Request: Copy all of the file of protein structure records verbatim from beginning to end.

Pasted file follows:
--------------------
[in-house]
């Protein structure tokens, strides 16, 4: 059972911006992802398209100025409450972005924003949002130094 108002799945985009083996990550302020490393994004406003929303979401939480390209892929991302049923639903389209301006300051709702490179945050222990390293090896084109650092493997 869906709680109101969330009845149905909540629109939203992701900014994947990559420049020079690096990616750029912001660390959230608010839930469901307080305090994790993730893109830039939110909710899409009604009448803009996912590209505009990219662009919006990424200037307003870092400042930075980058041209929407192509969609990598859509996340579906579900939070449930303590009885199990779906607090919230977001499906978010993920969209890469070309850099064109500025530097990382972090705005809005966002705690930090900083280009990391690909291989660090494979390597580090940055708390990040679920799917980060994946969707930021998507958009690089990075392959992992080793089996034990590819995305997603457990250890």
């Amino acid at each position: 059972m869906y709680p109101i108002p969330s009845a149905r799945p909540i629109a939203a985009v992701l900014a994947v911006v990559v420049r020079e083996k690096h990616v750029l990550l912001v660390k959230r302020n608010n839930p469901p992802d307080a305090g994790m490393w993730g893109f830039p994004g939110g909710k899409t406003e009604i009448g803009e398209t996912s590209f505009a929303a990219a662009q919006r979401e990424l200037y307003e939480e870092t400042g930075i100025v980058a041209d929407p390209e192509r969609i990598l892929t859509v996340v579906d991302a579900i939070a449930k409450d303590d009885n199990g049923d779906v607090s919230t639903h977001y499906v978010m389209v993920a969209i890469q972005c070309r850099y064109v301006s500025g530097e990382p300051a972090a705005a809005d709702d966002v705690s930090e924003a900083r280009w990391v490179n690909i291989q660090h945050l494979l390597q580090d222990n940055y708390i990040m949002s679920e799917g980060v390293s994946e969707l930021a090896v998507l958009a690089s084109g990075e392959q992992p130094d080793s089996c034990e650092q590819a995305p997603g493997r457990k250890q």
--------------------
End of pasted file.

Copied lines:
[in-house]
């Protein structure tokens, strides 16, 4: 059972911006992802398209100025409450972005924003949002130094 108002799945985009083996990550302020490393994004406003929303979401939480390209892929991302049923639903389209301006300051709702490179945050222990390293090896084109650092493997 869906709680109101969330009845149905909540629109939203992701900014994947990559420049020079690096990616750029912001660390959230608010839930469901307080305090994790993730893109830039939110909710899409009604009448803009996912590209505009990219662009919006990424200037307003870092400042930075980058041209929407192509969609990598859509996340579906579900939070449930303590009885199990779906607090919230977001499906978010993920969209890469070309850099064109500025530097990382972090705005809005966002705690930090900083280009990391690909291989660090494979390597580090940055708390990040679920799917980060994946969707930021998507958009690089990075392959992992080793089996034990590819995305997603457990250890």
């Amino acid at each position: 059972m869906y709680p109101i108002p969330s009845a149905r799945p909540i629109a939203a985009v992701l900014a994947v911006v990559v420049r020079e083996k690096h990616v750029l990550l912001v660390k959230r302020n608010n839930p469901p992802d307080a305090g994790m490393w993730g893109f830039p994004g939110g909710k899409t406003e009604i009448g803009e398209t996912s590209f505009a929303a990219a662009q919006r979401e990424l200037y307003e939480e870092t400042g930075i100025v980058a041209d929407p390209e192509r969609i990598l892929t859509v996340v579906d991302a579900i939070a449930k409450d303590d009885n199990g049923d779906v607090s919230t639903h977001y499906v978010m389209v993920a969209i890469q972005c070309r850099y064109v301006s500025g530097e990382p300051a972090a705005a809005d709702d966002v705690s930090e924003a900083r280009w990391v490179n690909i291989q660090h945050l494979l390597q580090d222990n940055y708390i990040m949002s679920e799917g980060v390293s994946e969707l930021a090896v998507l958009a690089s084109g990075e392959q992992p130094d080793s089996c034990e650092q590819a995305p997603g493997r457990k250890q």